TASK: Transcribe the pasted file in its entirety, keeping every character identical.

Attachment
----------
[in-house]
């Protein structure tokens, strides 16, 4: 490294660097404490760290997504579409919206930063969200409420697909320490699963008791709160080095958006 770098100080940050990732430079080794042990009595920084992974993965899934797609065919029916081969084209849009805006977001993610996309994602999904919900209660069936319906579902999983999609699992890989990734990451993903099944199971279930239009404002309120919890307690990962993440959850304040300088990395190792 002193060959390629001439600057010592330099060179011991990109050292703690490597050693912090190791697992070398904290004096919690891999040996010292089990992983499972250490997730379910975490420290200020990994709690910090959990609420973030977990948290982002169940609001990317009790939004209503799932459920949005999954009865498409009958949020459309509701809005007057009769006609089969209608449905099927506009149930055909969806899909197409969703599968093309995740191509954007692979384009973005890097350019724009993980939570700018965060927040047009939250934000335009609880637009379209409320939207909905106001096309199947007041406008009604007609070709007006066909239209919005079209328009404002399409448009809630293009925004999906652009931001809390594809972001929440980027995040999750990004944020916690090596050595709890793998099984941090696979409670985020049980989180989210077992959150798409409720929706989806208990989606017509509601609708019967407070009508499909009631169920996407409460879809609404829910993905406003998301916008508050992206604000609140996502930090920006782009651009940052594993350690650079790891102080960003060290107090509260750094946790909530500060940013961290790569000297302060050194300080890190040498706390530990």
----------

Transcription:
[in-house]
């Protein structure tokens, strides 16, 4: 490294660097404490760290997504579409919206930063969200409420697909320490699963008791709160080095958006 770098100080940050990732430079080794042990009595920084992974993965899934797609065919029916081969084209849009805006977001993610996309994602999904919900209660069936319906579902999983999609699992890989990734990451993903099944199971279930239009404002309120919890307690990962993440959850304040300088990395190792 002193060959390629001439600057010592330099060179011991990109050292703690490597050693912090190791697992070398904290004096919690891999040996010292089990992983499972250490997730379910975490420290200020990994709690910090959990609420973030977990948290982002169940609001990317009790939004209503799932459920949005999954009865498409009958949020459309509701809005007057009769006609089969209608449905099927506009149930055909969806899909197409969703599968093309995740191509954007692979384009973005890097350019724009993980939570700018965060927040047009939250934000335009609880637009379209409320939207909905106001096309199947007041406008009604007609070709007006066909239209919005079209328009404002399409448009809630293009925004999906652009931001809390594809972001929440980027995040999750990004944020916690090596050595709890793998099984941090696979409670985020049980989180989210077992959150798409409720929706989806208990989606017509509601609708019967407070009508499909009631169920996407409460879809609404829910993905406003998301916008508050992206604000609140996502930090920006782009651009940052594993350690650079790891102080960003060290107090509260750094946790909530500060940013961290790569000297302060050194300080890190040498706390530990």